Chapter 7 Bankruptcy
Chapter 7 Bankruptcy is a liquidation or "straight" bankruptcy. It is the quickest, easiest and least expensive type of bankruptcy method to discharge debts.
Chapter 7 Bankruptcy
Under Chapter 7 Bankruptcy, a trustee is appointed by the bankruptcy court to determine all of the non-exempt assets the debtor owns. All non-exempt assets are sold or liquidated by the trustee to pay the creditors. Priority taxes are paid first, secured debts second and finally unsecured debt. The types of non-exempt debts vary by state but generally can include a portion of the value of a home, certain tools of the trade and home furnishings, pensions, public benefits and insurance. Not all debts are considered dischargeable by filing Chapter 7 Bankruptcy. Non-dischargeable debts can include: alimony, child support, student loans and certain taxes.
Common complaints about the current bankruptcy process include the ease of filing Chapter 7 Bankruptcy which opponents contend has led to careless, reckless and irresponsible spending and extravagant purchases by consumers which has increased credit card debt. Congress answered this charge in 2005 by passing The Bankruptcy Abuse Prevention and Consumer Protection Act (BAPCPA), which enacted several significant changes to the U.S. Bankruptcy Code. Not the least of which was a two-part means test which determined if a filer could afford to pay 25% of their non-priority unsecured debt and if the filer's income was above their state's median income level. Failing the new "Means Test" eliminated the right of the debtor to file Chapter 7 Bankruptcy and instead required them to restructure and pay their debts by filing Chapter 13 Bankruptcy.
Debtors who qualify for Chapter 7 Bankruptcy can file a Chapter 7 Bankruptcy petition which automatically suspends certain debt collection efforts including foreclosure on "real" property, wage garnishments and filing liens. An "Automatic Stay" under Chapter 7 Bankruptcy may be lifted after 45 days or more if a creditor petitions the court to have it removed. Four to six months after filing Chapter 7 Bankruptcy the bankruptcy court generally discharges unsecured debts and the creditors are unable to continue their collection efforts.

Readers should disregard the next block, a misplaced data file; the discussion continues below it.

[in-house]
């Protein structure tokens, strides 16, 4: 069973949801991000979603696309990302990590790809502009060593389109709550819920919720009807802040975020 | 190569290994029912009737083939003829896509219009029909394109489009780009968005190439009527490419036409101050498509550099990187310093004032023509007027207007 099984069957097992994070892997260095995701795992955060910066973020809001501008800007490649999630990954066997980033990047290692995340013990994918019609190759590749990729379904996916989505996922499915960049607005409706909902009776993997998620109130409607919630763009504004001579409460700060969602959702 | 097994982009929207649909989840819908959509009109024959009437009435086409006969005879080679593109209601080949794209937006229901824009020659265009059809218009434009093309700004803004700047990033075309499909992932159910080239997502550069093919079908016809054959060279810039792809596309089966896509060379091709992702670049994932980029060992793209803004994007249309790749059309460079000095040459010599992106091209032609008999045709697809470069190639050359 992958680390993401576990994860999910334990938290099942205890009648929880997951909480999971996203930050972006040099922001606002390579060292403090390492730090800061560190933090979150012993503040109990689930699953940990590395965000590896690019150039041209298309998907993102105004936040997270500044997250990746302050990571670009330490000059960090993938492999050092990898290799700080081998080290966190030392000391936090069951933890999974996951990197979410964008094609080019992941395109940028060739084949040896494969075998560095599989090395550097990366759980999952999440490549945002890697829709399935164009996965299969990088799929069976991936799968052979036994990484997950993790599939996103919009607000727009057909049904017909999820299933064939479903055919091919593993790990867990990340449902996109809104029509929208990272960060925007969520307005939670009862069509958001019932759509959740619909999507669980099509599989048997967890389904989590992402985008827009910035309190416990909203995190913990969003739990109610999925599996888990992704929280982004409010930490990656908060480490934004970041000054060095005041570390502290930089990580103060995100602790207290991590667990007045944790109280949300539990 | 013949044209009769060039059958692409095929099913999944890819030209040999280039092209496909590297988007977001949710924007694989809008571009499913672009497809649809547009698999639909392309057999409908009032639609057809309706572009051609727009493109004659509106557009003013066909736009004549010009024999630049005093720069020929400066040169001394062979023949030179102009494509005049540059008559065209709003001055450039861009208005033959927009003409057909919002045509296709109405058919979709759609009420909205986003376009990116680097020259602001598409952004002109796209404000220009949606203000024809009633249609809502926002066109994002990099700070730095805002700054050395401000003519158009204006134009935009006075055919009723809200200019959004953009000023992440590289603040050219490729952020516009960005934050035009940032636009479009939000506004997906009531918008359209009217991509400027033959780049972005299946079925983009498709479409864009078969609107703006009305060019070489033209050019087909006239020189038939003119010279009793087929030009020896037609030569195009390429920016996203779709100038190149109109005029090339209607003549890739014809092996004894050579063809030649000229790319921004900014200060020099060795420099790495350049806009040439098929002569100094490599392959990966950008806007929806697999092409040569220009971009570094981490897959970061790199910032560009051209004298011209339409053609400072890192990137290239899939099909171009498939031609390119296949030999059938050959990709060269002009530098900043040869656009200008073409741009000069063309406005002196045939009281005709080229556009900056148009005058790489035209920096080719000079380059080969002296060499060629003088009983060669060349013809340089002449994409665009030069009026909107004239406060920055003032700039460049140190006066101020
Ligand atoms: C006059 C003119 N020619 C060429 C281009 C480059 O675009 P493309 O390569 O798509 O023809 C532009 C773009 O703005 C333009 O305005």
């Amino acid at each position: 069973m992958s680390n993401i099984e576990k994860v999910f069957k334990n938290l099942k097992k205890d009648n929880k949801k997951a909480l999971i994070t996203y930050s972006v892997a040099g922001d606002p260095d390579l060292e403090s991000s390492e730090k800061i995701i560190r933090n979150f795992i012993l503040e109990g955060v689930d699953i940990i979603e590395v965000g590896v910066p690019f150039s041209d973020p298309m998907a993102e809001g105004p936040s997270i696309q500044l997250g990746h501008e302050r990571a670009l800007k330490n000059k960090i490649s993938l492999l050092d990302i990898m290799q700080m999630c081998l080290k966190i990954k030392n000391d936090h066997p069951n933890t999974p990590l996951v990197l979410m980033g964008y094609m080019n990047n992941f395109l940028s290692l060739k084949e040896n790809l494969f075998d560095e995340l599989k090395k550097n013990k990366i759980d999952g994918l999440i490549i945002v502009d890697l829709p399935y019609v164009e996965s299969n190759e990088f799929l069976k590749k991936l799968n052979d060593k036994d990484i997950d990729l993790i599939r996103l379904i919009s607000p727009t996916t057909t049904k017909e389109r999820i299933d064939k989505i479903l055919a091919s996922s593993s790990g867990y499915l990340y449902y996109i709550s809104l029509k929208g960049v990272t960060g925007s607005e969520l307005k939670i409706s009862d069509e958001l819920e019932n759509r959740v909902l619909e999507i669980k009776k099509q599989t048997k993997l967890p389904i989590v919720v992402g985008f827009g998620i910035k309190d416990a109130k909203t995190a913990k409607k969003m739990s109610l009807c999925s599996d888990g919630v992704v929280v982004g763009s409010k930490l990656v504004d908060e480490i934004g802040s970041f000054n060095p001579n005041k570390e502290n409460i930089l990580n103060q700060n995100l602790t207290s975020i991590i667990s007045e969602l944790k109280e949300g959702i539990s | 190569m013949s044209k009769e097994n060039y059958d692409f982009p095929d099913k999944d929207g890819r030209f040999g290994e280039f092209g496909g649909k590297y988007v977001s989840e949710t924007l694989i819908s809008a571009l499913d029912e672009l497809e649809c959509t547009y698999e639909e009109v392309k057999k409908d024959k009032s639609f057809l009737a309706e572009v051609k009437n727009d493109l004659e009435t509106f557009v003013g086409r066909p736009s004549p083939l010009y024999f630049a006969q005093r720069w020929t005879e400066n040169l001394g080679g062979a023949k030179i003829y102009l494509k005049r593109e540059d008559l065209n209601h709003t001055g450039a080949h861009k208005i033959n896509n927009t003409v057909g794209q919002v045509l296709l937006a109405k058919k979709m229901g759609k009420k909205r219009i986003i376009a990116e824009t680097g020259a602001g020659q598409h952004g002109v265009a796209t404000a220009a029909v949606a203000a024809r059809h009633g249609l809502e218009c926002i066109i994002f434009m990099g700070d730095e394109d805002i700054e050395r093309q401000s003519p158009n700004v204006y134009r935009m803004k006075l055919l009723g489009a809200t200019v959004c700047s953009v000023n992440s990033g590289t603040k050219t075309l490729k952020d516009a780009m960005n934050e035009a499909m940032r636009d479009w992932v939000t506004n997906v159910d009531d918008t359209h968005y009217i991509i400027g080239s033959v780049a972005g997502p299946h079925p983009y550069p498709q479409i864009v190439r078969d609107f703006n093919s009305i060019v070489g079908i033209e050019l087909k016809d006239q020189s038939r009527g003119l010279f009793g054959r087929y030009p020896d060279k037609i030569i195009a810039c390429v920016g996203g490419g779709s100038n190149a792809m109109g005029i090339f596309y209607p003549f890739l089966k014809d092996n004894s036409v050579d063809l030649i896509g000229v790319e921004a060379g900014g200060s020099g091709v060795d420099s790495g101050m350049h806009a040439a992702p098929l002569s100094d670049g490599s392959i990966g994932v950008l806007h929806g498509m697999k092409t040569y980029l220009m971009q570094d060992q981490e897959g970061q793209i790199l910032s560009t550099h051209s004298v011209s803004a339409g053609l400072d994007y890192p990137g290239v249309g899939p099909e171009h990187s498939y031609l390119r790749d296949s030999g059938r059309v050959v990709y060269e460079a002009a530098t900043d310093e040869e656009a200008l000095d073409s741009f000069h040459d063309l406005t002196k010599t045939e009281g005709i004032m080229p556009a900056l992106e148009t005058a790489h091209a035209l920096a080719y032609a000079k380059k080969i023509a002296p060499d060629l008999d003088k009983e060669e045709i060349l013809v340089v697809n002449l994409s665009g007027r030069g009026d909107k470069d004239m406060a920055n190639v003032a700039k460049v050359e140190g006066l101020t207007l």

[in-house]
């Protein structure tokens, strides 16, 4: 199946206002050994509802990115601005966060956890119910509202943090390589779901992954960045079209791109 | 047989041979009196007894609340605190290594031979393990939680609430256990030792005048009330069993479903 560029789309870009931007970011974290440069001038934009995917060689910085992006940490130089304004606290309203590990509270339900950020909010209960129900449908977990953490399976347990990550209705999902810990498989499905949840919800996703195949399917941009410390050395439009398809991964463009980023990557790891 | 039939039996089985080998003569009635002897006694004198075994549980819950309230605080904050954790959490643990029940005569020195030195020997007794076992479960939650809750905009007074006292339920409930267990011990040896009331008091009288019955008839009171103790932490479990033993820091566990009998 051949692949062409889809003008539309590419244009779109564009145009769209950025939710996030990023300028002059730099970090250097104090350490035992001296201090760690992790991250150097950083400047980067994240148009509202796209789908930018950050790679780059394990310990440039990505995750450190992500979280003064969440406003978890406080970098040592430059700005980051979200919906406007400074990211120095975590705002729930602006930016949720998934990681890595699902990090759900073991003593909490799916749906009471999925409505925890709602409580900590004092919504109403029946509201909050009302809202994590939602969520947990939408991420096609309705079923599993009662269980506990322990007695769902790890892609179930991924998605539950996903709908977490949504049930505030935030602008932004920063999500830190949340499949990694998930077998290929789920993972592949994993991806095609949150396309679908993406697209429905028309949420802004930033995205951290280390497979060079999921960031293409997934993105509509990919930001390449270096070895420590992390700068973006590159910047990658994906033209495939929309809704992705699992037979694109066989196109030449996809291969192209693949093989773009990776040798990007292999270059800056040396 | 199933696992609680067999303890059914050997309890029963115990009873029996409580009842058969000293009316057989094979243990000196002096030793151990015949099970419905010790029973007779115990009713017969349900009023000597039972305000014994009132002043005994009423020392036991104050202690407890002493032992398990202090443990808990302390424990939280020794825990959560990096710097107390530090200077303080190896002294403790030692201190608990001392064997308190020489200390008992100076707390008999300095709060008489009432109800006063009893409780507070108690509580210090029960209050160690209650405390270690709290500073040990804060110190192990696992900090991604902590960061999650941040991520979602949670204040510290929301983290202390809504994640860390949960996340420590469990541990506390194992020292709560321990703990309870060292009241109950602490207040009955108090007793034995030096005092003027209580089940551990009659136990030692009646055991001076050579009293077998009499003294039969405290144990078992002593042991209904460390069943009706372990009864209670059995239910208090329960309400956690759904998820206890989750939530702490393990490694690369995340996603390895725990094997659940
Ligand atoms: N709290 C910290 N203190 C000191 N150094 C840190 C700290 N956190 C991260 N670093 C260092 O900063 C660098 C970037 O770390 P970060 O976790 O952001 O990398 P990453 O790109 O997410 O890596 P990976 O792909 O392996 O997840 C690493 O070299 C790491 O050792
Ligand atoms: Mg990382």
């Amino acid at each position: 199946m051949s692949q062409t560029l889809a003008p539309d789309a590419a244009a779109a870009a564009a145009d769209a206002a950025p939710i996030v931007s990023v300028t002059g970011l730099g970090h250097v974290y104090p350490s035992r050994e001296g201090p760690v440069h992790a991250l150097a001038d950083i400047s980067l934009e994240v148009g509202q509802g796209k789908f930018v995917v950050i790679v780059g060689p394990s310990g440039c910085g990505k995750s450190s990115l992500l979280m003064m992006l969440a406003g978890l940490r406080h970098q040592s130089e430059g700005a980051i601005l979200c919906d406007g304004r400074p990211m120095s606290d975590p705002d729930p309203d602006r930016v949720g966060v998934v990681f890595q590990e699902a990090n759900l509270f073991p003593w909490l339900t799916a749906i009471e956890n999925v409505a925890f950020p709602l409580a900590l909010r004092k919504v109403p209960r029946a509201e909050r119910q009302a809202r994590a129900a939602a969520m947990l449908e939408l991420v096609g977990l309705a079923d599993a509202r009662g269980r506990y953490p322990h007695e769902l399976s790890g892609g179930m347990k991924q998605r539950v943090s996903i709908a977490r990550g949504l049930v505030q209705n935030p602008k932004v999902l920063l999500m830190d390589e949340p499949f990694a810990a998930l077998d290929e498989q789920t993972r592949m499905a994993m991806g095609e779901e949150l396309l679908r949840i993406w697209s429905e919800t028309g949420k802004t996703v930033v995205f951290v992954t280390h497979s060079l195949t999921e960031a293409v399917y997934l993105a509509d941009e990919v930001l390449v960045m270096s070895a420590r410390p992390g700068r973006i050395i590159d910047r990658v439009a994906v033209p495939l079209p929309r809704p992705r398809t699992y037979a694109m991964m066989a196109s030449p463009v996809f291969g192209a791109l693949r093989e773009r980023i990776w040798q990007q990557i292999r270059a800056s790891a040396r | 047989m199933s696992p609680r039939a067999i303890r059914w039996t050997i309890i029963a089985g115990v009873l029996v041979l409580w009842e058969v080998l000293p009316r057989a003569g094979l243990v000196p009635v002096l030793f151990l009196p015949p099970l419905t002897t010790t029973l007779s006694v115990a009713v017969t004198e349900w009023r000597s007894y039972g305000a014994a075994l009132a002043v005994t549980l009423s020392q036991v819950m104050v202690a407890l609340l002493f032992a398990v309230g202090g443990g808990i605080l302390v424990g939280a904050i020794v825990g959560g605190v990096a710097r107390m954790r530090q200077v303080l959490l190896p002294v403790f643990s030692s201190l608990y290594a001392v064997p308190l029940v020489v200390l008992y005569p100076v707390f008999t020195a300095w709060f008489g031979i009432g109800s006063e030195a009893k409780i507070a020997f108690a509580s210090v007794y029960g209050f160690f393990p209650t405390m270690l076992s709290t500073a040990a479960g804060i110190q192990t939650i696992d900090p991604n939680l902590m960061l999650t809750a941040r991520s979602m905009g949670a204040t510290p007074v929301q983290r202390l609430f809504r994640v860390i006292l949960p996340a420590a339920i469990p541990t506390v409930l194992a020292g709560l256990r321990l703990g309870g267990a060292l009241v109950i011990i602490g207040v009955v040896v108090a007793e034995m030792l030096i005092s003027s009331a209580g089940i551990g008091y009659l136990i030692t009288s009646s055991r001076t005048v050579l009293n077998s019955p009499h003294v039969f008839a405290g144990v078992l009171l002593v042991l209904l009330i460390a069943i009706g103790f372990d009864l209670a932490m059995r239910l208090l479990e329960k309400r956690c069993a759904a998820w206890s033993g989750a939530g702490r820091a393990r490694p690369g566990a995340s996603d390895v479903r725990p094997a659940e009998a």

More Help on Chapter 7 Bankruptcy
- Automatic Stay - If a petition is filed under Chapter 7, Chapter 11 or Chapter 13 Bankruptcy Section 362(a) of the Bankruptcy Code, it initiates an automatic stay which is basically an injunction against creditors to cease any activities which advance the interest of the creditor against the debtor. - read more
- Bankruptcy Code - The United States constitution outlined in Article I, Section 8, gave the right of Congress to establish \"uniform laws on the subject of bankruptcies.\" - read more
- Liquidation - Chapter 7 Bankruptcy is known as a \"liquidation\" bankruptcy and creditors will be paid from the liquidation of the debtor\'s assets. - read more
- Means Test - The means test, which is outlined in Section 707(b)(2) of the Bankruptcy Code, makes it more difficult for individuals to have their debts discharged through Chapter 7 Bankruptcy. - read more
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